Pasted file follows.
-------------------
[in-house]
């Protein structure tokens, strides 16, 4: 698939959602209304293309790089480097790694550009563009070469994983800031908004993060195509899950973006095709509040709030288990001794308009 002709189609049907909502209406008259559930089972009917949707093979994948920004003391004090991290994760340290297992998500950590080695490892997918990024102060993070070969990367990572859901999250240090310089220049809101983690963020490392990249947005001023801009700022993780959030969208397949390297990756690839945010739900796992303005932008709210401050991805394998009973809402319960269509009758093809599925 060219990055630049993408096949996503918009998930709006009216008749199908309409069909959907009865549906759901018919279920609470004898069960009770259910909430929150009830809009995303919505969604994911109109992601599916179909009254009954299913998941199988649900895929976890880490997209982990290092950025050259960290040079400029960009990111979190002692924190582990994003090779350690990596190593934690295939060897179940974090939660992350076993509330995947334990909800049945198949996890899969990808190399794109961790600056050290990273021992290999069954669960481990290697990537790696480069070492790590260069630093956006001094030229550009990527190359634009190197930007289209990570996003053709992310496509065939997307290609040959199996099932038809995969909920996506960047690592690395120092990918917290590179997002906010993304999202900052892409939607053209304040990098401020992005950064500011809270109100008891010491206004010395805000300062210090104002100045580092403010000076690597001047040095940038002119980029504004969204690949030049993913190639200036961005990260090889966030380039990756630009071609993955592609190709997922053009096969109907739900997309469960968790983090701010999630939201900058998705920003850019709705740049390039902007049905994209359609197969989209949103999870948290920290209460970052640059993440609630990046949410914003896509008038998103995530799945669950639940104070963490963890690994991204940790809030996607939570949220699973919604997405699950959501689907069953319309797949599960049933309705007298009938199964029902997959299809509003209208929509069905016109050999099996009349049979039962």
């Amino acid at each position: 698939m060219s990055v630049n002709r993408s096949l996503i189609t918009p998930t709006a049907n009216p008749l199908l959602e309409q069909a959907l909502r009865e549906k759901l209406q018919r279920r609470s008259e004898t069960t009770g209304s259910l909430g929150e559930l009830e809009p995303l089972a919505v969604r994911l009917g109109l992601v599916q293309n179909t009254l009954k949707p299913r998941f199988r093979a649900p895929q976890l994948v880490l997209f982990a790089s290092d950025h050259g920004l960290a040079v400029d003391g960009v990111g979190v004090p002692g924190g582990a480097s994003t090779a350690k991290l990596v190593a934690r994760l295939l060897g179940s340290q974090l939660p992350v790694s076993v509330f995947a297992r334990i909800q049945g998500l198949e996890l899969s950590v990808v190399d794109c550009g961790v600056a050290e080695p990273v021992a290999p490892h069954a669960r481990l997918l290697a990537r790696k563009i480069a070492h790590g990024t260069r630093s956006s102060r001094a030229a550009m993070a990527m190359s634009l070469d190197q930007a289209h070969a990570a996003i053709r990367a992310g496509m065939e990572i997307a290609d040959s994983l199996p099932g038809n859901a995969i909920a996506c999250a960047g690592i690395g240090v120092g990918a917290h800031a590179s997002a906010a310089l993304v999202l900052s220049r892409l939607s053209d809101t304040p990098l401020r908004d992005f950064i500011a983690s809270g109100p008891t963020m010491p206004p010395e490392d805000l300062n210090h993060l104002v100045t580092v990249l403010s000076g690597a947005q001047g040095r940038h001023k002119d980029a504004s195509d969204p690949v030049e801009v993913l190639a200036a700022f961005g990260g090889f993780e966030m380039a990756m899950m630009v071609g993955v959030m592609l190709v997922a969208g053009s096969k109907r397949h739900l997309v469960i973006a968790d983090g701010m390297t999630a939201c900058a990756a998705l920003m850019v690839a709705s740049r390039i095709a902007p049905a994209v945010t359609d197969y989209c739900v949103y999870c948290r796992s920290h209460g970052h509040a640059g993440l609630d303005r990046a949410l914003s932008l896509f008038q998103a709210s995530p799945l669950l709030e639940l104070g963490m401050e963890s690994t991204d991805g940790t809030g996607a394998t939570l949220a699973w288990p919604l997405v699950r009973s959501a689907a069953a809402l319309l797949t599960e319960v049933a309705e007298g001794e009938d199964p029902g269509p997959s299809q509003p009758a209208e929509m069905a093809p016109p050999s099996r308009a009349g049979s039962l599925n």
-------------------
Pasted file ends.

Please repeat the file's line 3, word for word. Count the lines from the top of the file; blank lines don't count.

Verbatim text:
């Amino acid at each position: 698939m060219s990055v630049n002709r993408s096949l996503i189609t918009p998930t709006a049907n009216p008749l199908l959602e309409q069909a959907l909502r009865e549906k759901l209406q018919r279920r609470s008259e004898t069960t009770g209304s259910l909430g929150e559930l009830e809009p995303l089972a919505v969604r994911l009917g109109l992601v599916q293309n179909t009254l009954k949707p299913r998941f199988r093979a649900p895929q976890l994948v880490l997209f982990a790089s290092d950025h050259g920004l960290a040079v400029d003391g960009v990111g979190v004090p002692g924190g582990a480097s994003t090779a350690k991290l990596v190593a934690r994760l295939l060897g179940s340290q974090l939660p992350v790694s076993v509330f995947a297992r334990i909800q049945g998500l198949e996890l899969s950590v990808v190399d794109c550009g961790v600056a050290e080695p990273v021992a290999p490892h069954a669960r481990l997918l290697a990537r790696k563009i480069a070492h790590g990024t260069r630093s956006s102060r001094a030229a550009m993070a990527m190359s634009l070469d190197q930007a289209h070969a990570a996003i053709r990367a992310g496509m065939e990572i997307a290609d040959s994983l199996p099932g038809n859901a995969i909920a996506c999250a960047g690592i690395g240090v120092g990918a917290h800031a590179s997002a906010a310089l993304v999202l900052s220049r892409l939607s053209d809101t304040p990098l401020r908004d992005f950064i500011a983690s809270g109100p008891t963020m010491p206004p010395e490392d805000l300062n210090h993060l104002v100045t580092v990249l403010s000076g690597a947005q001047g040095r940038h001023k002119d980029a504004s195509d969204p690949v030049e801009v993913l190639a200036a700022f961005g990260g090889f993780e966030m380039a990756m899950m630009v071609g993955v959030m592609l190709v997922a969208g053009s096969k109907r397949h739900l997309v469960i973006a968790d983090g701010m390297t999630a939201c900058a990756a998705l920003m850019v690839a709705s740049r390039i095709a902007p049905a994209v945010t359609d197969y989209c739900v949103y999870c948290r796992s920290h209460g970052h509040a640059g993440l609630d303005r990046a949410l914003s932008l896509f008038q998103a709210s995530p799945l669950l709030e639940l104070g963490m401050e963890s690994t991204d991805g940790t809030g996607a394998t939570l949220a699973w288990p919604l997405v699950r009973s959501a689907a069953a809402l319309l797949t599960e319960v049933a309705e007298g001794e009938d199964p029902g269509p997959s299809q509003p009758a209208e929509m069905a093809p016109p050999s099996r308009a009349g049979s039962l599925n």